The Upanishads (Indian Spirituality)

The Upanishads (introduced and translated by Eknath Easwaran)

the works in this set of translations–the Upanishads, the Bhagavad Gita, and the Dhammapada, are the earliest and most universal of messages like these, sent to inform us that there is more to life than the everyday experience of our senses.  The Upanishads are the oldest

"Nothing can be more important than being able to choose the way we think." Eknath Easwaran 1910-1999

 Some excerpts from Indian Spirituality:                                               

     You are what your deep, driving desire is.

      As your desire is, so is your will.

      As your will is, so is your deed.

                         As your deed is, so is your destiny.  [Brihadaranyaka IV. 4.5]

We live in accordance with our deep, driving desire.

It is this desire at the time of death that determines 

what our next life will be.  We will come back to earth

to work out the satisfaction of that desire. 

But not those who are free from desire; they are free

because all their desires have found fulfillment in

the Self.  They do not die like the others; but realizing

Brahman, they merge in Brahman.  So it is said:

When all the desires that surge in the heart

are renounced, the mortal becomes immortal.

When all the knots that strangle the heart

are loosened, the mortal becomes immortal,

Here in this very life.

As the skin of a snake is sloughed onto an anthill, so

does the mortal body fall; but the Self, freed from the

body, merges in Brahman, infinite life, eternal light.

“The Self is one, though is appears to be many.

Those who meditate upon the Self and realize the Self

go beyond decay and death, beyond separateness and

sorrow.  They see the Self in everyone and obtain all

things.

“Control the senses and purify the mind.  In a pure

mind there is constant awareness of the Self.  Where

there is constant awareness of the Self, freedom ends

bondage and joy ends sorrow.”

“The Self, pure awareness, shines as the light

within the heart, surrounded by the senses.  Only seeming

to think, seeming to move, the Self neither sleeps nor

wakes nor dreams.

When the Self takes on a body, he seems to assume

the body’s frailties and limitations; but when he sheds 

the body at the time of death the Self leaves all these 

behind.

The human being has two states of sonsciousness:

one in this world, the other in the next.  But there is

a third state between them, not unlike the world of

dreams, in which we are aware of both worlds, with

their sorrows and joys.  When a person dies, it is only

the physical body that dies; that person lives on in a 

nonphysical body, which carries the impressions of his

past life.  It is these impressions that determine his next 

life.  In this intermediate state he makes and dissolves 

impressions by the light of the Self.

In that third state of consciousness there are no

chariots, no horses drawing them or roads on which to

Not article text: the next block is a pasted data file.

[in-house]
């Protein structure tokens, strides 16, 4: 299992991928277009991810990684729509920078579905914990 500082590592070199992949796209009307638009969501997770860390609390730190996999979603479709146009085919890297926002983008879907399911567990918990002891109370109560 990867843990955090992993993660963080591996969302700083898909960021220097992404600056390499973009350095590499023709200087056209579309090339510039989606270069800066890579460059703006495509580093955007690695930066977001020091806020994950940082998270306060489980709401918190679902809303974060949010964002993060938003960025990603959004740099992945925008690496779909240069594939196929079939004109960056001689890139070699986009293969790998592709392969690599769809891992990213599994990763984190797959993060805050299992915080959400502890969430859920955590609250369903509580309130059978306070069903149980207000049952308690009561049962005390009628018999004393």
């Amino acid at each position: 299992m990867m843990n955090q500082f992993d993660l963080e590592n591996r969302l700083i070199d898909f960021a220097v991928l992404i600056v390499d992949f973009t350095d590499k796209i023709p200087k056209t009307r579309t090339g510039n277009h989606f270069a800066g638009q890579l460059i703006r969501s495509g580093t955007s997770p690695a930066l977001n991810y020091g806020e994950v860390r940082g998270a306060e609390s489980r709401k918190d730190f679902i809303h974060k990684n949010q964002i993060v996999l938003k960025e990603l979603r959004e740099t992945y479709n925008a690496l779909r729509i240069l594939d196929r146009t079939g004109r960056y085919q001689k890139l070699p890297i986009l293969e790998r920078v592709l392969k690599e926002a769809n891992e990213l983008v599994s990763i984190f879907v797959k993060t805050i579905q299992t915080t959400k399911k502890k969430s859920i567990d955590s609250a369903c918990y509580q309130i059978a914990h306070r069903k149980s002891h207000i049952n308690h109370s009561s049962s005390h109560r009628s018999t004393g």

travel, but he makes up his own chariots, horses, and

roads.  In that state there are no joys or pleasures, but

he makes up his own joys and pleasures.  In that state

there are no lotus ponds, no lakes, no rivers.  It is he 

who makes up all these from the impressions of his 

past or waking life.

It is said of these states of consciousness that in

the dreaming state, when one is sleeping, the shining

Self, who never dreams, who is ever awake, watches

by his own light the dreams woven out of past deeds 

and present desires.  In the dreaming state, when one is

sleeping, the shining Self keeps the body alive with the

vital force of prana, and wanders wherever he wills…

“All this is full.  all that is full.
From fullness, fullness comes.
When fullness is taken from fullness,
Fullness still remains.”
      –O M  shanti shanti shanti
Knowing the senses to be separate
from the Self, and the sense experience
to be fleeting, the wise grieve no more.
Above the sense is the mind, above
the mind is the intellect, above that
is the ego, and above the ego
is the unmanifested Cause.
And beyond is Brahman, omnipresent,
attributeless.  Realizing him one is released
from the cycle of birth and death.
He is formless, and can never be seen
with these two eyes.  But he reveals himself
in the heart made pure through meditation
and sense-restraint.  Realizing him, one is
released from the cycle of birth and death.
When the fives senses are stilled, when the mind
is stilled, when the intellect is stilled, 
that is called the highest state by the wise…
…if one is not established in this state,
the sense unity will come and go…
When all desires that surge in the heart
are renounced, the mortal becomes immortal.
When all the knots that strangle the heart 
are loosened, the mortal becomes immortal.
This sums up the teaching of the scriptures.
As a caterpillar, having come to the end of
one blade of grass, draws itself together and
reaches out for the next, so the Self, having
come to the end of one life and dispelled 
all ignorance, gathers in his faculties and
reaches out from the old body to a new.
Who is the One in all?  Know One, know all.
That through which one enjoys the waking
and sleeping states is the Self.  To know That
as consciousness is to go beyond sorrow.
Those who know the Self as enjoyer
of the honey from the flowers of the senses,
ever present within, ruler or time,
Go Beyond Fear.  For this Self is Supreme!
                        
Advertisements

Thoughts:

Fill in your details below or click an icon to log in:

WordPress.com Logo

You are commenting using your WordPress.com account. Log Out /  Change )

Google+ photo

You are commenting using your Google+ account. Log Out /  Change )

Twitter picture

You are commenting using your Twitter account. Log Out /  Change )

Facebook photo

You are commenting using your Facebook account. Log Out /  Change )

Connecting to %s